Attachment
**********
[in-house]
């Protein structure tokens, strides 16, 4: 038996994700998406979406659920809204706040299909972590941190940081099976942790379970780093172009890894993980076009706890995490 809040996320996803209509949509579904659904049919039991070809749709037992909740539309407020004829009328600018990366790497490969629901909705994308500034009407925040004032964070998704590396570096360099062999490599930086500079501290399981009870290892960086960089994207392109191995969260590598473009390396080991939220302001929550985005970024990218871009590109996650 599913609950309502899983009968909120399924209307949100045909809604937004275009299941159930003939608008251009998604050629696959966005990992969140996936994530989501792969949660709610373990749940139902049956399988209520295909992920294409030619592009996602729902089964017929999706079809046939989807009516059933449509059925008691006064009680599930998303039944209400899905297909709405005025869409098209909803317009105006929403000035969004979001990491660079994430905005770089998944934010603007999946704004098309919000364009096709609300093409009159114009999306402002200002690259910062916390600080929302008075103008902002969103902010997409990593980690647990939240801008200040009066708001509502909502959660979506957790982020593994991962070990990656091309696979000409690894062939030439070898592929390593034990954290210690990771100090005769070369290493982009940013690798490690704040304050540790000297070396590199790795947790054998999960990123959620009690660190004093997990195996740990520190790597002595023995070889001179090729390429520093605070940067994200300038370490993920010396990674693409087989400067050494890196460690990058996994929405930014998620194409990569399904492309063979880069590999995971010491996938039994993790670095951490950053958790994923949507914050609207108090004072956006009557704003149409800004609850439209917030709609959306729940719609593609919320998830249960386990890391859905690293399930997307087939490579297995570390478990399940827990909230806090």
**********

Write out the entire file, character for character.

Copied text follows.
[in-house]
């Protein structure tokens, strides 16, 4: 038996994700998406979406659920809204706040299909972590941190940081099976942790379970780093172009890894993980076009706890995490 809040996320996803209509949509579904659904049919039991070809749709037992909740539309407020004829009328600018990366790497490969629901909705994308500034009407925040004032964070998704590396570096360099062999490599930086500079501290399981009870290892960086960089994207392109191995969260590598473009390396080991939220302001929550985005970024990218871009590109996650 599913609950309502899983009968909120399924209307949100045909809604937004275009299941159930003939608008251009998604050629696959966005990992969140996936994530989501792969949660709610373990749940139902049956399988209520295909992920294409030619592009996602729902089964017929999706079809046939989807009516059933449509059925008691006064009680599930998303039944209400899905297909709405005025869409098209909803317009105006929403000035969004979001990491660079994430905005770089998944934010603007999946704004098309919000364009096709609300093409009159114009999306402002200002690259910062916390600080929302008075103008902002969103902010997409990593980690647990939240801008200040009066708001509502909502959660979506957790982020593994991962070990990656091309696979000409690894062939030439070898592929390593034990954290210690990771100090005769070369290493982009940013690798490690704040304050540790000297070396590199790795947790054998999960990123959620009690660190004093997990195996740990520190790597002595023995070889001179090729390429520093605070940067994200300038370490993920010396990674693409087989400067050494890196460690990058996994929405930014998620194409990569399904492309063979880069590999995971010491996938039994993790670095951490950053958790994923949507914050609207108090004072956006009557704003149409800004609850439209917030709609959306729940719609593609919320998830249960386990890391859905690293399930997307087939490579297995570390478990399940827990909230806090």